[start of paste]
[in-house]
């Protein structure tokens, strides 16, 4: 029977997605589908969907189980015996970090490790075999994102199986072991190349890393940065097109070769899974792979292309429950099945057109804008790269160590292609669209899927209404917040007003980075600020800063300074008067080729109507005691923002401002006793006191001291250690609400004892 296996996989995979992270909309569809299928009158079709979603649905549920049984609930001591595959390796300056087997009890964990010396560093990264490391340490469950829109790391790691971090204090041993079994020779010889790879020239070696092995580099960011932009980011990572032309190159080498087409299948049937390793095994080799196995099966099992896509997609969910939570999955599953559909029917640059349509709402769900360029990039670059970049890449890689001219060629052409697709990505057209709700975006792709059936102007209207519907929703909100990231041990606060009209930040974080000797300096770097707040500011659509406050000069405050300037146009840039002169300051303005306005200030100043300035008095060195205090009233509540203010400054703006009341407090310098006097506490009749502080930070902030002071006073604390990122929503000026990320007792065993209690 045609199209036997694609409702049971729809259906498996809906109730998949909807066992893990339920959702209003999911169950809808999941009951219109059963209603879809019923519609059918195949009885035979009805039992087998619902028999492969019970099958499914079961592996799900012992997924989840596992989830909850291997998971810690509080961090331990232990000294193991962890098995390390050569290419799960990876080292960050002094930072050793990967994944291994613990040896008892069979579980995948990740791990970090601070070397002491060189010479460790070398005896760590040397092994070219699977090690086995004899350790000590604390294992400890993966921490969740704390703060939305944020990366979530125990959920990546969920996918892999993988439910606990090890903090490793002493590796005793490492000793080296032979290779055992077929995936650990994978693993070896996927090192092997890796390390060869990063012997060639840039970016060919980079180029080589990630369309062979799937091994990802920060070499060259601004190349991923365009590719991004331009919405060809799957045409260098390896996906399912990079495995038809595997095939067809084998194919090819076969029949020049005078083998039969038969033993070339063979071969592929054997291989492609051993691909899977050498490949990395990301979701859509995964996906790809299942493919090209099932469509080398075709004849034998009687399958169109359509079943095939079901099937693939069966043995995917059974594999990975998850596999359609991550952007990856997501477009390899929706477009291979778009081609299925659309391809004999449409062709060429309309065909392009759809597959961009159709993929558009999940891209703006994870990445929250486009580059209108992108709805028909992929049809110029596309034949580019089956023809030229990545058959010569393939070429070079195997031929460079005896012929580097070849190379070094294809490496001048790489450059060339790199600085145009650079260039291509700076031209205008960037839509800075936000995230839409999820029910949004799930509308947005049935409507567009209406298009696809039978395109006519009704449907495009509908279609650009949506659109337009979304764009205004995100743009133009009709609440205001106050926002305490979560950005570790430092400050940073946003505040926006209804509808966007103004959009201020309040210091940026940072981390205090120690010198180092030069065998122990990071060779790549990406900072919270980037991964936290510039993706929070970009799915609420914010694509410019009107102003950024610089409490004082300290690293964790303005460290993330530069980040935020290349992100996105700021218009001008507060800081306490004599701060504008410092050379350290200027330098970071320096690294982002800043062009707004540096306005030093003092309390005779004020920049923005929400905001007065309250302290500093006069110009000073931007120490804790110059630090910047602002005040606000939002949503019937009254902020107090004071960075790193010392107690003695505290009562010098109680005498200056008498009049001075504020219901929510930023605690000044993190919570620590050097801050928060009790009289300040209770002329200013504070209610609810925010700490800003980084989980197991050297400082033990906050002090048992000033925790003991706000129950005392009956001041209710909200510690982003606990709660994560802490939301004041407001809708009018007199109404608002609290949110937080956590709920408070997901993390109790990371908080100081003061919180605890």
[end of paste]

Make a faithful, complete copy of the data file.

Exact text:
[in-house]
């Protein structure tokens, strides 16, 4: 029977997605589908969907189980015996970090490790075999994102199986072991190349890393940065097109070769899974792979292309429950099945057109804008790269160590292609669209899927209404917040007003980075600020800063300074008067080729109507005691923002401002006793006191001291250690609400004892 296996996989995979992270909309569809299928009158079709979603649905549920049984609930001591595959390796300056087997009890964990010396560093990264490391340490469950829109790391790691971090204090041993079994020779010889790879020239070696092995580099960011932009980011990572032309190159080498087409299948049937390793095994080799196995099966099992896509997609969910939570999955599953559909029917640059349509709402769900360029990039670059970049890449890689001219060629052409697709990505057209709700975006792709059936102007209207519907929703909100990231041990606060009209930040974080000797300096770097707040500011659509406050000069405050300037146009840039002169300051303005306005200030100043300035008095060195205090009233509540203010400054703006009341407090310098006097506490009749502080930070902030002071006073604390990122929503000026990320007792065993209690 045609199209036997694609409702049971729809259906498996809906109730998949909807066992893990339920959702209003999911169950809808999941009951219109059963209603879809019923519609059918195949009885035979009805039992087998619902028999492969019970099958499914079961592996799900012992997924989840596992989830909850291997998971810690509080961090331990232990000294193991962890098995390390050569290419799960990876080292960050002094930072050793990967994944291994613990040896008892069979579980995948990740791990970090601070070397002491060189010479460790070398005896760590040397092994070219699977090690086995004899350790000590604390294992400890993966921490969740704390703060939305944020990366979530125990959920990546969920996918892999993988439910606990090890903090490793002493590796005793490492000793080296032979290779055992077929995936650990994978693993070896996927090192092997890796390390060869990063012997060639840039970016060919980079180029080589990630369309062979799937091994990802920060070499060259601004190349991923365009590719991004331009919405060809799957045409260098390896996906399912990079495995038809595997095939067809084998194919090819076969029949020049005078083998039969038969033993070339063979071969592929054997291989492609051993691909899977050498490949990395990301979701859509995964996906790809299942493919090209099932469509080398075709004849034998009687399958169109359509079943095939079901099937693939069966043995995917059974594999990975998850596999359609991550952007990856997501477009390899929706477009291979778009081609299925659309391809004999449409062709060429309309065909392009759809597959961009159709993929558009999940891209703006994870990445929250486009580059209108992108709805028909992929049809110029596309034949580019089956023809030229990545058959010569393939070429070079195997031929460079005896012929580097070849190379070094294809490496001048790489450059060339790199600085145009650079260039291509700076031209205008960037839509800075936000995230839409999820029910949004799930509308947005049935409507567009209406298009696809039978395109006519009704449907495009509908279609650009949506659109337009979304764009205004995100743009133009009709609440205001106050926002305490979560950005570790430092400050940073946003505040926006209804509808966007103004959009201020309040210091940026940072981390205090120690010198180092030069065998122990990071060779790549990406900072919270980037991964936290510039993706929070970009799915609420914010694509410019009107102003950024610089409490004082300290690293964790303005460290993330530069980040935020290349992100996105700021218009001008507060800081306490004599701060504008410092050379350290200027330098970071320096690294982002800043062009707004540096306005030093003092309390005779004020920049923005929400905001007065309250302290500093006069110009000073931007120490804790110059630090910047602002005040606000939002949503019937009254902020107090004071960075790193010392107690003695505290009562010098109680005498200056008498009049001075504020219901929510930023605690000044993190919570620590050097801050928060009790009289300040209770002329200013504070209610609810925010700490800003980084989980197991050297400082033990906050002090048992000033925790003991706000129950005392009956001041209710909200510690982003606990709660994560802490939301004041407001809708009018007199109404608002609290949110937080956590709920408070997901993390109790990371908080100081003061919180605890």